8 2.3.2 Diabetic Emergencies In this activity you will use a model of a cell to simulate how cells react to varying blood glucose concentrations First we need some background on cellular regulation: Cells regulate the balance of chemicals and nutrients and maintain homeostasis via the plasma membrane

9 Figure 5.10 Cytoplasm Outside of cell TEM 200,000 The plasma membrane creates a barrier around the cell Semi permeable membrane Some materials enter and exit freely while other materials are not allowed to pass through

10 Figure 5.11B Watery solution outside cell Watery solution inside cell Hydrophilic heads Hydrophobic tails - create a barrier that separates the watery solution inside versus outside the cell Hydrophilic heads phospholipid

11 Molecules move into and out of cells based on their relative concentrations inside versus outside of the cell. Molecules move naturally from high to low concentration until equilibrium is reached

12 Diffusion Movement of solutes from high to low concentration to achieve equilibrium is called diffusion

13 EquilibriumMembraneSolute molecules Equilibrium

14 Osmosis Some molecules (like glucose) are too big to move through the membrane. Therefore, water will move from low to high solute concentration to achieve equilibrium Diffusion of water across a membrane to achieve equilibrium is called osmosis

15 bloodstream To kidneys glucose Body cells What is this condition called? Which way will water move? What symptoms would result?

16 Project – A Diabetic Emergency! In this lab you will: Create cell models using dialysis tubing (semi permeable) Fill with normal saline solution Record the initial mass of each cell model Place each in a different serum solution (A, B, or C) Record the final mass of each cell model Analyze data to determine which serum is related to each of Annas scenarios: Hypoglycemia = hypotonic serum solution Hypertonic = hypertonic serum solution Ultimately unaffected = isotonic serum solution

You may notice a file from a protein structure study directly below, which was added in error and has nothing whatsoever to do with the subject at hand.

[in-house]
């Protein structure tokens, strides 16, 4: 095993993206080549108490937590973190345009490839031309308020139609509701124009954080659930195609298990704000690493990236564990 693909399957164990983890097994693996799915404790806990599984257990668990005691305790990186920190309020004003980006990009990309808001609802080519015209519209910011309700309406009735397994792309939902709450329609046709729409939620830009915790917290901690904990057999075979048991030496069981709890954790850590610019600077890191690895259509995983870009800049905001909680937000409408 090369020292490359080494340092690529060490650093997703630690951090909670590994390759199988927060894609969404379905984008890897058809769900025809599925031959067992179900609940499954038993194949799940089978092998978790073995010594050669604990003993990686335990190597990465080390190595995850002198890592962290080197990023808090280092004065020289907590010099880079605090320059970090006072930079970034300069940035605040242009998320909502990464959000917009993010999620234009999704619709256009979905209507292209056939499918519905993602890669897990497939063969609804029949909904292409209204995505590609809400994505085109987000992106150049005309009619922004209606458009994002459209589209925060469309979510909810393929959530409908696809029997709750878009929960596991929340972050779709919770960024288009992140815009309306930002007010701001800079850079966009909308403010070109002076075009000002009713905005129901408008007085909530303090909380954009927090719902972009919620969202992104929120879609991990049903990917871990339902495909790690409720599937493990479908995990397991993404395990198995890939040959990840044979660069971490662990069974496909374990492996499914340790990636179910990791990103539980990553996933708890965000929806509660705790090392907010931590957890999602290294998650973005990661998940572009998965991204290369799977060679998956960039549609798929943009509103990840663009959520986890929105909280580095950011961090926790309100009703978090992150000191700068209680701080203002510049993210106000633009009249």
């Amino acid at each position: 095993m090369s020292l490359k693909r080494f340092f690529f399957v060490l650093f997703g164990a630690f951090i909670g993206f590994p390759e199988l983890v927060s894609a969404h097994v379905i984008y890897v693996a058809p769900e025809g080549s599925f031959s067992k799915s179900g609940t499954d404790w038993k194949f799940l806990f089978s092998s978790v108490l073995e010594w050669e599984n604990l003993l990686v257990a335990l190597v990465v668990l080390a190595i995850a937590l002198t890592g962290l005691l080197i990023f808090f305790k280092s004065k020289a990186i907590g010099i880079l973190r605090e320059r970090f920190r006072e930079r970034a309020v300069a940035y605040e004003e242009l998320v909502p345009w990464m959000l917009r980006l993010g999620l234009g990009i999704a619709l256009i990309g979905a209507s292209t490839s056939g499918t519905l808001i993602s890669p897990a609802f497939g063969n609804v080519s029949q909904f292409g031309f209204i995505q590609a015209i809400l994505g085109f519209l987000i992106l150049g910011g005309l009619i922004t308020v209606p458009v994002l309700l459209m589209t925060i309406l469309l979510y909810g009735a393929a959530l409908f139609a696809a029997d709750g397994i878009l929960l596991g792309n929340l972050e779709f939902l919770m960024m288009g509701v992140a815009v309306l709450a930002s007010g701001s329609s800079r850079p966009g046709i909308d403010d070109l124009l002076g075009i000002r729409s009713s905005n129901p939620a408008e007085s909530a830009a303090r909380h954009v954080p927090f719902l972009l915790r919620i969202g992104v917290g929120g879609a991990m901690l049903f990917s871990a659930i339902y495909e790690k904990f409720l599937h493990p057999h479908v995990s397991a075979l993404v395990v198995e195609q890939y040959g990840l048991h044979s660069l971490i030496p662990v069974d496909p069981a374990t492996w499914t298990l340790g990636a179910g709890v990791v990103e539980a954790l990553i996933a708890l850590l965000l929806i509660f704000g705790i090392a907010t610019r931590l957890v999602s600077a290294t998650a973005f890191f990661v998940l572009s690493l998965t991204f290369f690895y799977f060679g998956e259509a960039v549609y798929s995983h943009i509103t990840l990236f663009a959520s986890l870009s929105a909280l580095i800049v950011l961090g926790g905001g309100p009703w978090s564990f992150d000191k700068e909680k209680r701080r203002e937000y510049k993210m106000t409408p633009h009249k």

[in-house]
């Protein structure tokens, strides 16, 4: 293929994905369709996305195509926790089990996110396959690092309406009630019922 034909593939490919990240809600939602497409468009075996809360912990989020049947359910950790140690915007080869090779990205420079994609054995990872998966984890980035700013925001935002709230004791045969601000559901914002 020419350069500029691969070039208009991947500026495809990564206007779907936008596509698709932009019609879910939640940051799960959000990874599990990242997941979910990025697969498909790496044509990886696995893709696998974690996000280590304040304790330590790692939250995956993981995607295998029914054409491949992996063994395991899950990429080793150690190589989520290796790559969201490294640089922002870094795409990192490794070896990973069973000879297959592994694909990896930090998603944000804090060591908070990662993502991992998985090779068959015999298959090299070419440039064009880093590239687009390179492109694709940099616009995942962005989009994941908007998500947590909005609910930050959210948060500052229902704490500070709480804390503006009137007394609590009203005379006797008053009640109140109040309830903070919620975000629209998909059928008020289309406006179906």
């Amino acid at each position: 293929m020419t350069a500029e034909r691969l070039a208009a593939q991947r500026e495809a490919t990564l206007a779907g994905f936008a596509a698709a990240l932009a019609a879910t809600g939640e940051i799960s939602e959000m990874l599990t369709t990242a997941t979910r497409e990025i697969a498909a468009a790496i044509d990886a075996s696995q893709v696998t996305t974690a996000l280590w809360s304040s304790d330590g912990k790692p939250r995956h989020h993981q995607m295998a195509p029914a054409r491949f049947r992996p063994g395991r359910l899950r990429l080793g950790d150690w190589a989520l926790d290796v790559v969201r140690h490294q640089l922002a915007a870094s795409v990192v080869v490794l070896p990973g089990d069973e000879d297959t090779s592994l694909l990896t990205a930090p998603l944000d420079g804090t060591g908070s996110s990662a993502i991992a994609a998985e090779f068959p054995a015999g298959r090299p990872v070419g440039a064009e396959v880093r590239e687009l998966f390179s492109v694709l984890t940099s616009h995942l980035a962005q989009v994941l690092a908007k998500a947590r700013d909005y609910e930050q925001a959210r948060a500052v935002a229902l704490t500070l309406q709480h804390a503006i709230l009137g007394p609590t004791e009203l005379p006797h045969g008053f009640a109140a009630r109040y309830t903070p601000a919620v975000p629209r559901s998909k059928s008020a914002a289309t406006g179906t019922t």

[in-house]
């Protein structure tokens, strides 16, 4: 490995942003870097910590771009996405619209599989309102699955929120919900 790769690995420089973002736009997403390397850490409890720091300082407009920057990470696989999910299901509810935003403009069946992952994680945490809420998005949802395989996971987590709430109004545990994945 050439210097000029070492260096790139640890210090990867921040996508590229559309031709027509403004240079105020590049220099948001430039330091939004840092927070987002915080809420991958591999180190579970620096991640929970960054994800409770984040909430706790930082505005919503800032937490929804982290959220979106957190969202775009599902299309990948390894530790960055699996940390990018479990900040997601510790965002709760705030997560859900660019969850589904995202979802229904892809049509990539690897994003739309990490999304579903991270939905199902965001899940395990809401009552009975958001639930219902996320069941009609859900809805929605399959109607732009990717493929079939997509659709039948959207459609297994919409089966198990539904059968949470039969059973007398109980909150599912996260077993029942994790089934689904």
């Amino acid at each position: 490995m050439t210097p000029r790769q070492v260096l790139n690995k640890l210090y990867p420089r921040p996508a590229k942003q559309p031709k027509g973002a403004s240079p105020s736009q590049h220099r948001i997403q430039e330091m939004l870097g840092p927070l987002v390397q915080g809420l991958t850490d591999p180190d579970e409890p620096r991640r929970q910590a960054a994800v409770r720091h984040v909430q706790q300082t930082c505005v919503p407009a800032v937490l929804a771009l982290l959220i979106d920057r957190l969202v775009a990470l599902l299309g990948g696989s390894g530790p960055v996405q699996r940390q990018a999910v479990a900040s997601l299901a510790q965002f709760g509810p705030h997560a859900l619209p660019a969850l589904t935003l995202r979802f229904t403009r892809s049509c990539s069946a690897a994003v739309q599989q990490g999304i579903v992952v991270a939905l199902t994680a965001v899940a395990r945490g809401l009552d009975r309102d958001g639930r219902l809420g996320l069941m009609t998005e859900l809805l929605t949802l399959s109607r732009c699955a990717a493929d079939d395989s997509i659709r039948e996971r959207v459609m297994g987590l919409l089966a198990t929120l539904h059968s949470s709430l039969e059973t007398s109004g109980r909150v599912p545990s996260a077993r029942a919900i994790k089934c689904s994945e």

17 Make predictions: What would happen to a cell in a hypotonic solution? What would happen to a cell in a hypertonic solution? What would happen to a cell in an isotonic solution?

18 Creating Cell Models soak open Twist & tie one end Fill with 10mL saline solution Twist & tie other end

19 Important Reminder You need to keep track of which initial mass belongs to which cell model. Therefore, you need to measure each mass individually. Immediately record each mass in the data table and on the cup. Place each cell model in the labeled cup before massing the next cell model!

20 Activity Complications of Diabetes We know rapid shifts in blood sugar can have severe consequences Many long term consequences of diabetes, especially if the disease is not well-controlled Effects of Type 1 and Type 2 on various human body systems You will visualize this impact on a graphic organizer and use information about complications to further analyze details of Annas autopsy report

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22 Problem The Future of Diabetes Management and Treatment What are the biggest concerns facing diabetics? Come up with innovation to help diabetics! You will pitch/present your idea and design to a panel of experts (the members of your class). You will only have 5 minutes to explain your idea. Medicines That Backfire presentation on website Make sure to defend how this innovation would improve the life of a diabetic.

23 Review 2.3 Essential Questions & Key Terms What are several ways the life of someone with diabetes is impacted by the disorder? How do the terms hyperglycemia and hypoglycemia relate to diabetes? What might happen to cells that are exposed to high concentrations of sugar? How do Type I and Type II diabetes differ? What are the current treatments for Type I and Type II diabetes? What is the importance of checking blood sugar levels for a diabetic? How can an insulin pump help a diabetic? What are potential short and long term complications of diabetes? What innovations are available to help diabetics manage and treat their disease? Hemoglobin A1c Hyperglycemia Hypertonic Hypoglycemia Hypotonic Isotonic Osmosis Solute Solution Solvent